Could be a pain at first, but in the end, you get used to it and it makes everybody happy. keep your lead a happy puppy. Buy him doughnuts, massages, ect....

[edited by - oliii on January 12, 2004 8:22:18 PM]

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quote:
Original post by The_Incubator
I''m not trying to contradict what you are saying (you do the hiring, so you obviously know who you hire), just that in my experience, with the amount of work that needs to be done on any game aside from 3D graphics, having a studio full of guys who can code a 3D demo seems unbalanced. Most of the work I did required an ability to grok the overall structure of the game and write subsystems that played nice with what was already there... and more than once I heard a senior programmer make comments about guys they''d hired who could write a great demo if you left them in the closet for the weekend, but when they were expected to work in the context of an existing framework, creating code that worked well with and didn''t break the rest of the game, they fell apart.



I should have clarified my remarks a bit better ;-) We put a lot of value on a “demo”. So much of the industry involves 3D math now that we like to see something graphically orientated. There are a lot of guys out there for example, who are pretty experienced in the phone/GBA market. We don’t take them on either until we see something in 3D.

It’s not that we want all engine programmers, it’s just that the smallest tasks in the industry involve some 3D math. That’s the area we’ve had the most trouble in with new applicants so the area we qualify first.





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WhatNo

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quote:
Original post by dmikesell
How detailed are these specs? Can you give an example? Doesn''t sound like much fun :-/



Probably not as detailed as you’re thinking, but certainly “directed”. For example, a lead will sit down with a junior and go over some sub-system or area of the game he’ll be working on. He’ll certainly outline the other systems that interface with the new code, and go over how not to do things. I usually do this with the guy on the whiteboard, then perhaps throw a few ideas how he can program the internals, 9maybe going over something similar I’ve done in the past).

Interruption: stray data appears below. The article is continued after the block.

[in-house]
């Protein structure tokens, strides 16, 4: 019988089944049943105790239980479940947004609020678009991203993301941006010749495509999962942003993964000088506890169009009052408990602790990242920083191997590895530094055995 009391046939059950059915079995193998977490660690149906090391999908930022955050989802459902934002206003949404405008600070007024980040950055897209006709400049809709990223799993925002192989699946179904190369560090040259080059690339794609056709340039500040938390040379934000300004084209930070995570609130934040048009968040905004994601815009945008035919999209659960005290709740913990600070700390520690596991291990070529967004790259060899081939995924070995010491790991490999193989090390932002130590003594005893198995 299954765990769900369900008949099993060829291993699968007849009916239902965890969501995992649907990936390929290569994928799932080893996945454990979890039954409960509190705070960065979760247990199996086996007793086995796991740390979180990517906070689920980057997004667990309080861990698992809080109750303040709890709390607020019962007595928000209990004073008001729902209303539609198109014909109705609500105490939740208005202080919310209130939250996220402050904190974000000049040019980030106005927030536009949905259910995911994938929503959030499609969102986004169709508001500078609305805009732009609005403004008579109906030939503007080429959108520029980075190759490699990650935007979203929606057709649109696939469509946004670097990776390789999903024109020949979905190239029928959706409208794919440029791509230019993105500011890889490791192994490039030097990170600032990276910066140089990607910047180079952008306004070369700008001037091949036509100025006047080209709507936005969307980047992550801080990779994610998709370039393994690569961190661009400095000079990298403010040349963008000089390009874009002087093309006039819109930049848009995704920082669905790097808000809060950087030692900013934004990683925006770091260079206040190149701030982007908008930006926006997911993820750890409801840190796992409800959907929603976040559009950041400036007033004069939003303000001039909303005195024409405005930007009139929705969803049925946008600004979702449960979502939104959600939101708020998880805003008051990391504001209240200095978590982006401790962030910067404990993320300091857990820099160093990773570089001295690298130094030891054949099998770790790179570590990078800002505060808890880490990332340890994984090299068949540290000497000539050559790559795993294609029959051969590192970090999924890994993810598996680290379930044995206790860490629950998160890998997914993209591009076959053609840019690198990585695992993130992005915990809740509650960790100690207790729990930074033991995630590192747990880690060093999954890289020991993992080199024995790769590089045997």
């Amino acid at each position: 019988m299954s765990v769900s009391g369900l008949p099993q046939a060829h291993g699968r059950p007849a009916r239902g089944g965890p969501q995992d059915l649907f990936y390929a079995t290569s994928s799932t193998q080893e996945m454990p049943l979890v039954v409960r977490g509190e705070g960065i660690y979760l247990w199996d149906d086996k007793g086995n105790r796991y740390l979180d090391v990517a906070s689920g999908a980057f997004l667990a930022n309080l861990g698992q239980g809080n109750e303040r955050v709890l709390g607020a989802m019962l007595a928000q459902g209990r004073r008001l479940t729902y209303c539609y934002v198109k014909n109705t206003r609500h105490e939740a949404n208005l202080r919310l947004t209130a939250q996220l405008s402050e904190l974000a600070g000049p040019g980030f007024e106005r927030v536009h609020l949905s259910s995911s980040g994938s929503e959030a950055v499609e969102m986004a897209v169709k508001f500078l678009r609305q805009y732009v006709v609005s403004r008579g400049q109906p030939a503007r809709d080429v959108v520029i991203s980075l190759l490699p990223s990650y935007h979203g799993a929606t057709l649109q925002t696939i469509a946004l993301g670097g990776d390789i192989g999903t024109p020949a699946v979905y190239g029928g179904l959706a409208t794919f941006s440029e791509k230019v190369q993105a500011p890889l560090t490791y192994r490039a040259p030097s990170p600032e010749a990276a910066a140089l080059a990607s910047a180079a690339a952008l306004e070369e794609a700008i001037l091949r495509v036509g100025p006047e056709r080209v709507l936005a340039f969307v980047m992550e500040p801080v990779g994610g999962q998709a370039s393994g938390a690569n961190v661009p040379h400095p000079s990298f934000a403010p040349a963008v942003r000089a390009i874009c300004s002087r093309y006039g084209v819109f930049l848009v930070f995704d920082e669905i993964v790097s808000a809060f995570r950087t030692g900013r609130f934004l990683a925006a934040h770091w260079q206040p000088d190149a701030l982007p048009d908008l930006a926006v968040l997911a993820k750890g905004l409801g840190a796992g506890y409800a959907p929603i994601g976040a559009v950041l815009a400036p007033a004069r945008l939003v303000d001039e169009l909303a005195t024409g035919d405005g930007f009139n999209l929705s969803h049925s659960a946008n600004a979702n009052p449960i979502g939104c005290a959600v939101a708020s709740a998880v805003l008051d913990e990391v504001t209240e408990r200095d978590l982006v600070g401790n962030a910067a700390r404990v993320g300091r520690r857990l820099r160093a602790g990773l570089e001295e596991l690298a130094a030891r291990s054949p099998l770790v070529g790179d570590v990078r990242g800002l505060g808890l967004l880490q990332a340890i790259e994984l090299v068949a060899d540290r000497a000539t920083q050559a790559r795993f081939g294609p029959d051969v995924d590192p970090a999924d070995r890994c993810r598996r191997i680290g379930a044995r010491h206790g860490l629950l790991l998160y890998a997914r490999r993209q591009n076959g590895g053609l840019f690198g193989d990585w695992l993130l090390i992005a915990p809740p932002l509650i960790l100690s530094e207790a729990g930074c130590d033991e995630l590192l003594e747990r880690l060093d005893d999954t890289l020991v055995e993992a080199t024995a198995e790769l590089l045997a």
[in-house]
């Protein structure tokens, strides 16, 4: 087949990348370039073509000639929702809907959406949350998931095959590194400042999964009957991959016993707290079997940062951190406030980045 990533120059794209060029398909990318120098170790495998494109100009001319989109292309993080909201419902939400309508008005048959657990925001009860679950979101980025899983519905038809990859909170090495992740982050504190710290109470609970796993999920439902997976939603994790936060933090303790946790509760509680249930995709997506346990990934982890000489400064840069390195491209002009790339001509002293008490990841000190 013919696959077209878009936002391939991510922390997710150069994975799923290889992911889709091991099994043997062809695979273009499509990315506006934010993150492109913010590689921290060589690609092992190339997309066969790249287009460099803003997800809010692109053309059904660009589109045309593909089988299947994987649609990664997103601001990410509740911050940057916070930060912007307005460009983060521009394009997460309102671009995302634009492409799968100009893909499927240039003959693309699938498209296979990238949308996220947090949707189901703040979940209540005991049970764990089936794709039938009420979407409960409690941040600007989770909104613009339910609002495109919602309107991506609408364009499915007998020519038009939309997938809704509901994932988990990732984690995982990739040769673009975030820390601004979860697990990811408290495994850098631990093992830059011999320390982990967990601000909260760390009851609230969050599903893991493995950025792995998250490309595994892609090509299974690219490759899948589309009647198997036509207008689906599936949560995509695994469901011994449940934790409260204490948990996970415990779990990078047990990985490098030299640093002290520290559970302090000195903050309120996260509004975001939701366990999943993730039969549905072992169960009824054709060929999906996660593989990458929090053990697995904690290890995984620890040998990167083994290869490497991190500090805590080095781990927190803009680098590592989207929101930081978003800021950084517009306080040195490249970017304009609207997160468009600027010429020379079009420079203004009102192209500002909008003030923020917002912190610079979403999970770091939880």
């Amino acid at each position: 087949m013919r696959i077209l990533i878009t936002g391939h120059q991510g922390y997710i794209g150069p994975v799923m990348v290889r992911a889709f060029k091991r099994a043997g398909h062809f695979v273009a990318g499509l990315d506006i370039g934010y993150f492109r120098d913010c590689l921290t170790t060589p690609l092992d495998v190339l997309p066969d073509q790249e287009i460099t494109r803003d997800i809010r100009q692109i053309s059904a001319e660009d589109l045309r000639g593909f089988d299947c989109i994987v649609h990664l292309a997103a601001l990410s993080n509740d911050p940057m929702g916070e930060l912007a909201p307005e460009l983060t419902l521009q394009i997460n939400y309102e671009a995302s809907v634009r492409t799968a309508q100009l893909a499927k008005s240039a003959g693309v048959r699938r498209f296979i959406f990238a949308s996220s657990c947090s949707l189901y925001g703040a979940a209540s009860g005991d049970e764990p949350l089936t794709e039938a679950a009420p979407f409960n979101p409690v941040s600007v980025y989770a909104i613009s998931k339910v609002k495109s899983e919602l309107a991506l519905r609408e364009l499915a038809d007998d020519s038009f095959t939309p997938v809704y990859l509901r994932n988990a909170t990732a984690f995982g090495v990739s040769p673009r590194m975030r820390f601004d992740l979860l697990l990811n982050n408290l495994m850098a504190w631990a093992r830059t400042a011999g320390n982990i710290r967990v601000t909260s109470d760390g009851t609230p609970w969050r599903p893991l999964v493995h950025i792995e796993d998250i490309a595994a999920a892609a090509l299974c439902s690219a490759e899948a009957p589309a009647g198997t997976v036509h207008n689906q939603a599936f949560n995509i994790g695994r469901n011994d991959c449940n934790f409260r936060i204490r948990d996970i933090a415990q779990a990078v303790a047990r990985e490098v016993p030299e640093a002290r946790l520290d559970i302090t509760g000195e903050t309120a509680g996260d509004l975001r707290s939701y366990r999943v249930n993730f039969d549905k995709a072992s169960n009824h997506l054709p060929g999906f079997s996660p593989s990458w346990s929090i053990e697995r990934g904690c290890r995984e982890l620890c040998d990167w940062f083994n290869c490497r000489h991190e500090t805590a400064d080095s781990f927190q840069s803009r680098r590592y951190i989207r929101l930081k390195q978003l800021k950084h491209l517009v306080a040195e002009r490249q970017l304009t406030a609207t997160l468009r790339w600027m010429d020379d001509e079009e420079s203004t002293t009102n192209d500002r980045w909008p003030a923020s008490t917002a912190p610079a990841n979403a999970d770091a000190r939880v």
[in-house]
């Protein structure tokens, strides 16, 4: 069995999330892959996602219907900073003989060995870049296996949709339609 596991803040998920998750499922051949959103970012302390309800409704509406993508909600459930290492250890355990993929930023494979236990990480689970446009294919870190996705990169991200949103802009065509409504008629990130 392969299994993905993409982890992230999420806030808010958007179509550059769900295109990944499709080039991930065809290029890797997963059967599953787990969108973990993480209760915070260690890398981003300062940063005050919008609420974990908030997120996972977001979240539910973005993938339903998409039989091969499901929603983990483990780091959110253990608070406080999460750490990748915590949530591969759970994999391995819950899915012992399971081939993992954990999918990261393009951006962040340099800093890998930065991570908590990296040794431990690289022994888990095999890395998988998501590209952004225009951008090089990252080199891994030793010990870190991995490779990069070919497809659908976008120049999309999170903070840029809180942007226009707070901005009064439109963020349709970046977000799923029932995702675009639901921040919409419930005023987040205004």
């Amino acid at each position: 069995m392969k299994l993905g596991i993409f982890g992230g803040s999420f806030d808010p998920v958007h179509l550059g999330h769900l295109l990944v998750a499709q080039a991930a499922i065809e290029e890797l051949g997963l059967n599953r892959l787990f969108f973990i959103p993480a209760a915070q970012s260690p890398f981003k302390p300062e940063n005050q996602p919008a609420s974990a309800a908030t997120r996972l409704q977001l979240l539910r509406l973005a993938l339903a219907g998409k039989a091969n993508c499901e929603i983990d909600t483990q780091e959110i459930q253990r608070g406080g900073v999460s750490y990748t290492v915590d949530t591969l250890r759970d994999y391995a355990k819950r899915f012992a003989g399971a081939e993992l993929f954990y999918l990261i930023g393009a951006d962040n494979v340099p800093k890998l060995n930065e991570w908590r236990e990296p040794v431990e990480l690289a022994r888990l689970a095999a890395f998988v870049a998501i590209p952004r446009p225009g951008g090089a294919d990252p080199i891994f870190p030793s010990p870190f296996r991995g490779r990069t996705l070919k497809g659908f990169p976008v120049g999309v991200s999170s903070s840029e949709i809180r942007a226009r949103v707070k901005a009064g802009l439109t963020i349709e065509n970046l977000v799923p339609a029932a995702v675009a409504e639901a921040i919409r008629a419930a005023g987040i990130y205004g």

I don’t actually write the guys .H files, but you can think of it as “structured” in that way. I tell the guy what public methods we absolutely need, how they should be named and the types of parameters other game classes/systems pass in. Every company, (in fact, probably every team), has their own code design and calling procedures. Also remember that the lead or a senior is probably one of the few guys on the team who knows what the other programmers are doing, what code is going to plug into yours, what problems we’re going to have if they don’t work as expected.

You just can’t say to someone, “write a particle effects class and just tell me what methods to call when you’re done”.





----
WhatNo

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Guest Anonymous Poster
quote:
Original post by Thors1982
I am currently a Virginia Tech student, a junior.


I can''t answer your question but I just thought it was kind of interesting that there was another Virginia Tech student reading these forums. I haven''t really met anyone while I''ve been there (Fall 2000 - present, graduating in May) that was interested in game programming. Kind of cool.

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I''ve been hiring for game dev and other highly technical positions for many years. A Real Degree (tm) from a Real School (tm) (any of the states major Us, and any of the major privates) usually correlate better with actual performance on the job, than any of the specialized game development schools.

Make sure you know it. Write code on your free time, to understand the major hardware and APIs out there (caches, virtual memory, C library internals, DirectX, OpenGL, etc) and take "real" stuff in school. Get all the math you can.

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I''d stay a way from one of those specialty schools because if you cant get a job in the game industry right away then you still have something to fall back on for a short while. As everyone is saying, the game industry isnt easy to get into.

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im begining to see a trend here, u guys are basically saying that doing a specialist degree is acctually not really that helpful!. am i right in this assumption?